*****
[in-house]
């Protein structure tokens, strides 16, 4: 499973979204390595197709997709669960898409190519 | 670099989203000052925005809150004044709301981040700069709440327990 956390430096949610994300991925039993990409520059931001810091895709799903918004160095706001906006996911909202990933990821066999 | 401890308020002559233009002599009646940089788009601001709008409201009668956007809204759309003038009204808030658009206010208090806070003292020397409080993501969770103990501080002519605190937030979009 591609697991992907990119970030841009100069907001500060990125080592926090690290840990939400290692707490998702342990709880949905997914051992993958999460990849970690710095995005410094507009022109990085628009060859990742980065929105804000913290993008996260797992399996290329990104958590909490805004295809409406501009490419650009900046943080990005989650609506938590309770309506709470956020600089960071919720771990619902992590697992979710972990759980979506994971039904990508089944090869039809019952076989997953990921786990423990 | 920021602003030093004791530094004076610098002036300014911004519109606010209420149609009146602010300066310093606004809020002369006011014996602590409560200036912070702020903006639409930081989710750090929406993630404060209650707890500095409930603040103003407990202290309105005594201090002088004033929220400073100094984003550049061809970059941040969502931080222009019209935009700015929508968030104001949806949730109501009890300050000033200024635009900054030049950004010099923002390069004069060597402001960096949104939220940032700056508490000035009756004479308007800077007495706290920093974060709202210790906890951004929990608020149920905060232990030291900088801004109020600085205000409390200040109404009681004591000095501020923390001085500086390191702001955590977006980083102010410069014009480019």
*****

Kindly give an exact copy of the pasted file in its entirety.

[in-house]
């Protein structure tokens, strides 16, 4: 499973979204390595197709997709669960898409190519 | 670099989203000052925005809150004044709301981040700069709440327990 956390430096949610994300991925039993990409520059931001810091895709799903918004160095706001906006996911909202990933990821066999 | 401890308020002559233009002599009646940089788009601001709008409201009668956007809204759309003038009204808030658009206010208090806070003292020397409080993501969770103990501080002519605190937030979009 591609697991992907990119970030841009100069907001500060990125080592926090690290840990939400290692707490998702342990709880949905997914051992993958999460990849970690710095995005410094507009022109990085628009060859990742980065929105804000913290993008996260797992399996290329990104958590909490805004295809409406501009490419650009900046943080990005989650609506938590309770309506709470956020600089960071919720771990619902992590697992979710972990759980979506994971039904990508089944090869039809019952076989997953990921786990423990 | 920021602003030093004791530094004076610098002036300014911004519109606010209420149609009146602010300066310093606004809020002369006011014996602590409560200036912070702020903006639409930081989710750090929406993630404060209650707890500095409930603040103003407990202290309105005594201090002088004033929220400073100094984003550049061809970059941040969502931080222009019209935009700015929508968030104001949806949730109501009890300050000033200024635009900054030049950004010099923002390069004069060597402001960096949104939220940032700056508490000035009756004479308007800077007495706290920093974060709202210790906890951004929990608020149920905060232990030291900088801004109020600085205000409390200040109404009681004591000095501020923390001085500086390191702001955590977006980083102010410069014009480019």